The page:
I watched as a small 6th grade boy ran up to AJ and asked if he would sit with him. It wouldn’t necessarily be odd, except for the fact that AJ was an 8th grader. Starter on the basketball team. And at least a foot taller than the 6th grader. I realized something as I watched.
AJ is incredibly humble. Most 8th grade, athletic boys think of themselves as really something.
They are the starters.
They are the ones scoring all the points, and they are the ones to be looked up to.
But AJ doesn’t roll like that.
What would make a 6th grader feel comfortable asking the big 8th grader to sit with him? Humility.
AJ understands how life should work. He understands that being humble is the way to live life. It doesn’t matter if he was the one scoring the winning basket, or playing his last game on a sprained ankle. Ya, he’s tough. But he gets it. He is so wise for a 14-year-old. And he has shown a very valuable lesson to this boy, and anyone else watching him. He has shown him the importance of thinking of others as better than yourself. Sure. We drilled those verses into him as a child, but we can not ever be the ones that make our kids do what they do. They have the freedom to obey what we have taught them, or to go on their own and make their own choices. See, I never told my boys – if you are in 8th grade, make sure you are nice to the 6th grade non-starters. But the principles we are teaching them play out when they are in real life situations every day.
Oh I am so proud of my boy. He is 14-years-old today, and it hardly seems possible. It really seems like just yesterday that I was almost anxious as I prepared to tell my husband who had just lost his job, that we were going to have a baby. Nothing could have prepared us for what was to come.
No books do it justice, and no other person can explain what it’s really like. You suddenly have this new life. That is part you. Part love of your life.. and the love. Well, it’s overwhelming really.
I never felt fear as I prepared to be a mom.
I never got nervous that I would mess up. Not because I thought I was so great, but just because this is what I had always wanted. I had the most amazing role model as my own mom, and another great role model in my mother-in-law. My older sister was also showing me by living it out, just how to be a godly mom. And there were many times I would call her and ask for advice.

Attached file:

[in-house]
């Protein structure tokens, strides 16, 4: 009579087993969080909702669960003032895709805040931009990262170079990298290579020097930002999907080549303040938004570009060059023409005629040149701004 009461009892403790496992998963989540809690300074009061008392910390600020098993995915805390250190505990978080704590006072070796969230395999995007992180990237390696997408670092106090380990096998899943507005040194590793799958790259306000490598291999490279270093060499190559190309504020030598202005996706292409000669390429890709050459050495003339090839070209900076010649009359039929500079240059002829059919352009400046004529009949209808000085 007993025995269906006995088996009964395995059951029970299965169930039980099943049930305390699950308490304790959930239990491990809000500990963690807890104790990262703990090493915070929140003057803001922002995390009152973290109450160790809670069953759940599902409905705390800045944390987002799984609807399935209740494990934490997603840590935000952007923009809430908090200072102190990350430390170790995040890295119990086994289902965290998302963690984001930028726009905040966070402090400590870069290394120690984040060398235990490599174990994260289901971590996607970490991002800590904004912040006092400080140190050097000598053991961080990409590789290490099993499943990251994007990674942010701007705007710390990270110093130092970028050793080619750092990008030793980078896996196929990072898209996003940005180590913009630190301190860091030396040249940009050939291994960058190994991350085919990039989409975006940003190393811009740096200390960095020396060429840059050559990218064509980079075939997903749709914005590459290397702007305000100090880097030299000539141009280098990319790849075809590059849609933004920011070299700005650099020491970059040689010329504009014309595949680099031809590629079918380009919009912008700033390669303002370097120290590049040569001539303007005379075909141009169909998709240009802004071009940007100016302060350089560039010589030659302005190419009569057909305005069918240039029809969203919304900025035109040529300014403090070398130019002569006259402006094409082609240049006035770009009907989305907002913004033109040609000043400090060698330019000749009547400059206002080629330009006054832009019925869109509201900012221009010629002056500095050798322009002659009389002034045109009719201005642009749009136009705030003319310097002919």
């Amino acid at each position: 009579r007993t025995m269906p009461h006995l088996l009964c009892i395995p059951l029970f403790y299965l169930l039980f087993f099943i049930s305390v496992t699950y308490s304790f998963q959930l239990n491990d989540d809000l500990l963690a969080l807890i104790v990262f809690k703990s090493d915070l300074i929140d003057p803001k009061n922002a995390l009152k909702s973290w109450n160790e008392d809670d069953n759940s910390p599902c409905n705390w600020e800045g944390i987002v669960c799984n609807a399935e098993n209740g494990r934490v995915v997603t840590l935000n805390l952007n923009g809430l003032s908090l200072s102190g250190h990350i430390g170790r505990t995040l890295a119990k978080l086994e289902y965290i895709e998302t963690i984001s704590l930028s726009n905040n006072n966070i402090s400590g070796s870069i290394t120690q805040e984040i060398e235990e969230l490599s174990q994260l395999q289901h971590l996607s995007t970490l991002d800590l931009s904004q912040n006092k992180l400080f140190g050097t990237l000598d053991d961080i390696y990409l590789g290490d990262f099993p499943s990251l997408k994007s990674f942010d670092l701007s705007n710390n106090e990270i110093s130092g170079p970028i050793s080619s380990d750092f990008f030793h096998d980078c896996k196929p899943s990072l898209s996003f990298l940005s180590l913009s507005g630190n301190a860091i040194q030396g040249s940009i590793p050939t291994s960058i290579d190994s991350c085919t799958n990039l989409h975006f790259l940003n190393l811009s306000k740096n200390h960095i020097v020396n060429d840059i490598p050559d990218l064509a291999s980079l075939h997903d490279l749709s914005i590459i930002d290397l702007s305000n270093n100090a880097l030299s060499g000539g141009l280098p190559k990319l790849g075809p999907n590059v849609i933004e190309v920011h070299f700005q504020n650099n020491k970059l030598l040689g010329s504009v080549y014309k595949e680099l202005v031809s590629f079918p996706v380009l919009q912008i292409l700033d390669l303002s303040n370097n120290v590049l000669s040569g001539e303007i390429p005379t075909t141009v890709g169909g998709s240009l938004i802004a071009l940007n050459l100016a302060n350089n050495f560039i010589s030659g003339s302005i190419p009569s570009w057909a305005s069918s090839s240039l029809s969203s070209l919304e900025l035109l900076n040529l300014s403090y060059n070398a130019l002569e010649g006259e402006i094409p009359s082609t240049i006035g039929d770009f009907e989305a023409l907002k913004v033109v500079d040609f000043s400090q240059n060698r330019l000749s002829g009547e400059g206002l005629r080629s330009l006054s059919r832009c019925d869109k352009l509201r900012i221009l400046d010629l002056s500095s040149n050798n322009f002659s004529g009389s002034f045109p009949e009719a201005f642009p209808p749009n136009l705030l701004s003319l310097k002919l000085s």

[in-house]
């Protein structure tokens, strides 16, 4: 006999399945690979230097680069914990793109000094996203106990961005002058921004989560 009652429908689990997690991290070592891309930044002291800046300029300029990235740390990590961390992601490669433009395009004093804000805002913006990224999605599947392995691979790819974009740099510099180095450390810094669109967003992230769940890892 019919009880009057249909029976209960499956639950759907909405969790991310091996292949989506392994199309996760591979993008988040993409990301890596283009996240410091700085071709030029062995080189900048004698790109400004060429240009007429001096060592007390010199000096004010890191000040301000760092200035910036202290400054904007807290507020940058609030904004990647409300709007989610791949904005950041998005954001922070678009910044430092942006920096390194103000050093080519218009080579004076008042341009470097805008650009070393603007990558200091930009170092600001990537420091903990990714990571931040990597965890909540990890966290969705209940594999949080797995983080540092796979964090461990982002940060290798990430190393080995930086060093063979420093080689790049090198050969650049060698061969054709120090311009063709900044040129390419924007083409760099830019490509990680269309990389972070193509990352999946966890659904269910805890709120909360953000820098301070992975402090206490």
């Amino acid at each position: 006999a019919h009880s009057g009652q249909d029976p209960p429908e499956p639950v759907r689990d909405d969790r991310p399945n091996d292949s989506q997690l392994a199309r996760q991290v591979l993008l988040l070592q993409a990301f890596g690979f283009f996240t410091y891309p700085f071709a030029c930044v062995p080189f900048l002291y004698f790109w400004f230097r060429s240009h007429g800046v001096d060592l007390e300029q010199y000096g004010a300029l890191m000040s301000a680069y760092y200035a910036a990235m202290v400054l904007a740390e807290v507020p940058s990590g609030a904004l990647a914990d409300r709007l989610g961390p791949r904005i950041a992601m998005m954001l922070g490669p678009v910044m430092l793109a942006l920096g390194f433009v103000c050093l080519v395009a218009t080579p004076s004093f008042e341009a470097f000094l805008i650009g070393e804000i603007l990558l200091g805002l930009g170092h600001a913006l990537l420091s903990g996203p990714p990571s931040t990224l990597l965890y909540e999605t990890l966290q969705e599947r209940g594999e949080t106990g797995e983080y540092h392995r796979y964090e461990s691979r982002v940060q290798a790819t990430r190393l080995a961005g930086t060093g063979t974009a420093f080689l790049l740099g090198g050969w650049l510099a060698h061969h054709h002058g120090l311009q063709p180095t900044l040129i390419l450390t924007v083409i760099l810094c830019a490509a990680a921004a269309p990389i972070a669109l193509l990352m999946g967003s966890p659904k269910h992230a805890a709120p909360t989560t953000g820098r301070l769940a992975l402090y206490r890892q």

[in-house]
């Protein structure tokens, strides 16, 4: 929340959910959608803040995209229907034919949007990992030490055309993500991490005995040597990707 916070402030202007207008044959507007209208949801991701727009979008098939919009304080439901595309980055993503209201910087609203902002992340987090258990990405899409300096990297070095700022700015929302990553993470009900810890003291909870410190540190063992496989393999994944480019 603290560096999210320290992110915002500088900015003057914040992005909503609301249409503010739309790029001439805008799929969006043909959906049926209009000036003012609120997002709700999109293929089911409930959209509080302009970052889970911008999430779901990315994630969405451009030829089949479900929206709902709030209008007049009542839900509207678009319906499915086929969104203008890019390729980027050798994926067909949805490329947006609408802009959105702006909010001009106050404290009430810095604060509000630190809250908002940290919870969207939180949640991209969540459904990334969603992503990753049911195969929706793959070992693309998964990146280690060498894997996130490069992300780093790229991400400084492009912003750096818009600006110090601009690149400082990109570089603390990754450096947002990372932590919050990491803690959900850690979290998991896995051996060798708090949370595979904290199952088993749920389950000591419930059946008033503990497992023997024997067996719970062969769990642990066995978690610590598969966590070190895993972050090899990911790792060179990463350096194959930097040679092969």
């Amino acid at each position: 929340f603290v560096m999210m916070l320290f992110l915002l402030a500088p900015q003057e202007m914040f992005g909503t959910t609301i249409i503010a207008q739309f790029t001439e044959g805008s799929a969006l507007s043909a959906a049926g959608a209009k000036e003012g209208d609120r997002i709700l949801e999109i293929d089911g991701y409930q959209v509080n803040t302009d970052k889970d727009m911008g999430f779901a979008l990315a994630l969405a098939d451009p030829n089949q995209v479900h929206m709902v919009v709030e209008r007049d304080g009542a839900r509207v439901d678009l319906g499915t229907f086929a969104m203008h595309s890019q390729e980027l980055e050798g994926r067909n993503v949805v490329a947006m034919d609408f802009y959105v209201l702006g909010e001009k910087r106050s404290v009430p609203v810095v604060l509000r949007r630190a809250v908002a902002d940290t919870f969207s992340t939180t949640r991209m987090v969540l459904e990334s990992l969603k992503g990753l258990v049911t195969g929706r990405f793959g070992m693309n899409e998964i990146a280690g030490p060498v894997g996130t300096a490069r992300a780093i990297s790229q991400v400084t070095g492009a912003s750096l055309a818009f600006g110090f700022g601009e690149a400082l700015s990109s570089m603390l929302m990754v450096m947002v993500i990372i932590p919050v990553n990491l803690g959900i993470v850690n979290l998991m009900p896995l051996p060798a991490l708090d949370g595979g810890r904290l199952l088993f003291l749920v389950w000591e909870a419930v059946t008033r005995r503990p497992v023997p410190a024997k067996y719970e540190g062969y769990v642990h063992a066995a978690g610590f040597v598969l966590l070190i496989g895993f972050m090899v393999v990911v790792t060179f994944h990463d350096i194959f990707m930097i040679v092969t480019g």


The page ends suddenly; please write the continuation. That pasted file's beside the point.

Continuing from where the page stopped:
And here we are, 14 years later, looking back at where the time has gone.
It flies. Just like they all say it will. But you can hardly think of the word “fly” to describe the nights with a 1 1/2-year-old who doesn’t think sleeping is all that important. You might think of drag, never-ending, long, slow…any of those. And not in a negative, complaining way. Just in a will-I-ever-sleep-again kind of way. And the answer is yes. Yes you will. And you will look back at those nights and long for just one more. Just one more night where you can pick him up, hold his sweet little curly haired head against your chest and sing. You will wish for just one more day of sticky hands, toddling and never ending veggie tales movies. And then, when you are longing for those sweet days, your grown up boy will come up behind you and put his arms around you and say “I love you mom.” And you will be just fine with the stage you are in now. You will be just fine with the amazing friendship you have gained, although you never even really thought about that aspect of it. You will enjoy exactly where you are. You will realize that all those people who tried to convince you that the teenage years are the worst could not have been more wrong. Because I know that I am going to blink, and I will be talking about how fast this very stage went by. I loved every single stage my kids have gone through. I loved the 2’s, and I loved the pre-teens, and I love the teens. They’re all different, but they are all amazing.
So when is it ok to brag on your kids? Always. Always, when they are growing up to be godly, respectful, loving obedient kids.
AJ. I can’t even begin to express what it does to this heart of mine when I see the way you live. The way you treat other people.
The way you serve. The way you laugh. The way you work. The way you love.
You are amazing. I can’t say it enough.
I watched you play pool for 2 hours with a couple of 6th grade boys today, which ended with one of them saying, “Can we be friends?” And you smiled and said, “sure!” Because that’s who you are. That’s the kind of boy you are. You don’t care how other people treat you, you love anyways. You are a true leader.
I can learn a lot from you. And sometimes, I cry for you because I don’t like when people treat you wrong. I don’t think you ever deserve that. Maybe all parents feel this way, but you just let things go. You don’t waste your time thinking about that, you just think about how you can treat others.
And it challenges me, and changes me. I don’t think that I ever really thought that my kids would teach me how to be better. I just figured it was my job to teach you. But you have. And you continue to.
And I know how blessed I am to have you in my life.
I can’t even imagine life without you.
Thank you for being your silly, crazy, loud self. I love your dance moves, your faces, your taste in food, your love for life, your neatness, your love of music, your even-keeled-ness… I just love everything about you.
Every day, I look and you and I still can’t believe you’re mine. I love you so much.
Anyone who knows you is better because of it. xo